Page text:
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After reading DVK's answer here I though of reasons to bring Hagrid to the cave. I know that Voldemort's protections did not have a wide scope - Kreacher could apparate in and out with ease, as well I believe drink the water.

We know that Hagrid is tougher than most. He takes multiple stunning spells and keeps on going, due to his part giant lineage.

Would the water have effected him in the same way a pure human would have been affected? Would this have been a good time for Dumbledore to have trusted in Hagrid?

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    Would Hagrid have fit in the boat?
    – Xantec
    Aug 31 '12 at 18:12
  • He fits in the boat that takes him to the house on the rock in the first book....
    – AncientSwordRage
    Aug 31 '12 at 18:31
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    The boat in the first book had to have been larger, if it fit all the Dursleys (plus Harry) in it at one time. Especially considering that the boat in HBP wasn't large enough even for Harry to sit in it: They were crammed in together; Harry could not comfortably sit, but crouched, his knees jutting over the edge of the boat, which began to move at once.
    – Xantec
    Aug 31 '12 at 19:04
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    The enchantment on the boat was designed to take one wizard and one victim (someone who wasn't a fully-powered adult wizard) to the island. Hagrid only made it to his third year of schooling and had his wand snapped in two. So I think the enchantment on the boat might well have allowed him along. Physically it would've been a heck of a tight fit -- he might've had to stand -- but I think the enchantment would have at least kept the boat from sinking.
    – Joe White
    Sep 1 '12 at 0:38
  • I don't think it matters, because Dumbledore would not ask Hagrid to drink the potion. Maybe he could have brought Professor Snape for that instead?
    – b_jonas
    Jan 24 '14 at 9:48
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Well, the issue with the Horcrux cave is not drinking the water -- it's touching the water. So it's not that the water was poisonous. Voldemort's protections had fairly debilitating effects, and he cast the magic around the locket Horcrux so that the Horcrux potion would make the drinker insatiably thirsty, but unable to cast Augamenti to summon water to drink. The only option for getting water would be the lake, and once the surface of the lake was touched, the Inferi in it were able to reanimate and attack the person or persons in the cave.

There's not really a lot of information about Inferi to say whether Hagrid could withstand them. But the sheer number of Inferi coming out of the lake would have been incredibly daunting, even to someone as strong and impervious as Hagrid. It's described in Half-Blood Prince as "an army of the dead rising from the black water."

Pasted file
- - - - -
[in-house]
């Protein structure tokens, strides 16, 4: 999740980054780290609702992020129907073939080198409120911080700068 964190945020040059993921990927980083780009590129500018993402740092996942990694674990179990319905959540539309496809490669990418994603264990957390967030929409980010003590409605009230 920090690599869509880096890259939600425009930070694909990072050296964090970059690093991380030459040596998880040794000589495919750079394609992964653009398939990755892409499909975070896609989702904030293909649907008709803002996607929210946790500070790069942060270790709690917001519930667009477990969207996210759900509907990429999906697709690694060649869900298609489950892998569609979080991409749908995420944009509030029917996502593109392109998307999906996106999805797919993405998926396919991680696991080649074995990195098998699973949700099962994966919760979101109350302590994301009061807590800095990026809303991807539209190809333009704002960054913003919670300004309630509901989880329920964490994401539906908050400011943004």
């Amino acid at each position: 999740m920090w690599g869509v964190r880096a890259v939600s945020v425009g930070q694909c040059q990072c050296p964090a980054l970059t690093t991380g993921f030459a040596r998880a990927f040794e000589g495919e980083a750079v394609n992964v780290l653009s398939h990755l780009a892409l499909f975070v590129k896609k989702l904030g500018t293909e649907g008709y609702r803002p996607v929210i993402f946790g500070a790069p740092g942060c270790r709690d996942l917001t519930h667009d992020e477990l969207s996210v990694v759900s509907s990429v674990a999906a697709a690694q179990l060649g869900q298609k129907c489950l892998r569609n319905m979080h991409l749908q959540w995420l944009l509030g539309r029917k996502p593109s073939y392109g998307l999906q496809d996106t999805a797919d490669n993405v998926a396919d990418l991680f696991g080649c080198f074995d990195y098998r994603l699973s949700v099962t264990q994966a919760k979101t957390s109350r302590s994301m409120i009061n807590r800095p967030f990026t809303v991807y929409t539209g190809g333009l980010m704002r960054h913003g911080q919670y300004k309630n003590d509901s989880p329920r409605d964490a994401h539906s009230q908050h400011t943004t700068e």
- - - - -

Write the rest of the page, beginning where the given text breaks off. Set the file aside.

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  • Perhaps I'm not remembering facts correctly, I though something in the cave terminally cursed dumbledore so that his hand went black.
    – AncientSwordRage
    Aug 31 '12 at 18:33
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    @Pureferret - nope, that was putting on the Hallow/Horcrux Ring well before the cave, before the school year Aug 31 '12 at 18:42
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    @Pureferret "However, a withered hand does not seem an unreasonable exchange for a seventh of Voldemort’s soul. The ring is no longer a Horcrux."
    – Xantec
    Aug 31 '12 at 18:51
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    @Pureferret - The water in the Horcrux holding basin is what screwed Dumbledore up; it caused some kind of horrific visions or some such (never fully explained) as well as severe thirst... And the only water available to drink contained the Inferni that were set to attack when anyone touched the water other than via the boat. To force things still further, the cup rejected any fluid other than the Potion from the basin or water from the trapped lake.
    – K-H-W
    Aug 31 '12 at 20:11
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    @KeithHWeston, it wasn't something special about the cup -- the cup was Dumbledore's: Almost absentmindedly, Dumbledore raised his wand again, twirled it once in midair, and then caught the crystal goblet that he had conjured out of nowhere. It was the whole island, or maybe even the whole cave, that blocked any other source of water.
    – Joe White
    Sep 1 '12 at 0:43
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I don't think that the water hiding the Horcrux locket is lethal in itself. It is designed to incapacitate and torture the person who drinks it but it does not kill them. I think the method of killing was designed to be death by Inferi, the drinker having become intolerably thirsty after imbibing the potion and needing to drink from the lake by necessity. When taken by the Inferi, I think they would have been turned into Inferi themselves, therefore increasing the defences around the precious Horcrux.

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